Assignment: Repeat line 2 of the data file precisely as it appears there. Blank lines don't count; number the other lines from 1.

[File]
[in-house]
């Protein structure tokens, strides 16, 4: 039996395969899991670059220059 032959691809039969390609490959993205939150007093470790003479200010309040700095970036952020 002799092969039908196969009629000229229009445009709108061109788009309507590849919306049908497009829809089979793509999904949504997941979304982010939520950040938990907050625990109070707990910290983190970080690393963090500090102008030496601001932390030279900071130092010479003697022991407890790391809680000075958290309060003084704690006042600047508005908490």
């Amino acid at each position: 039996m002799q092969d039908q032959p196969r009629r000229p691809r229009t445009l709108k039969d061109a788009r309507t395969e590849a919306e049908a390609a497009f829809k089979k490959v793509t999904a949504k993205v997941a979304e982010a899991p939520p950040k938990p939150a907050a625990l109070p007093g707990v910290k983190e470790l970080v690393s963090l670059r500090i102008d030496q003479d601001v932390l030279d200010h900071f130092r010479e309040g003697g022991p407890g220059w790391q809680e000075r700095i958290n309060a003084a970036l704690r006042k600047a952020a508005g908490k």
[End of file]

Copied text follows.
């Protein structure tokens, strides 16, 4: 039996395969899991670059220059 032959691809039969390609490959993205939150007093470790003479200010309040700095970036952020 002799092969039908196969009629000229229009445009709108061109788009309507590849919306049908497009829809089979793509999904949504997941979304982010939520950040938990907050625990109070707990910290983190970080690393963090500090102008030496601001932390030279900071130092010479003697022991407890790391809680000075958290309060003084704690006042600047508005908490």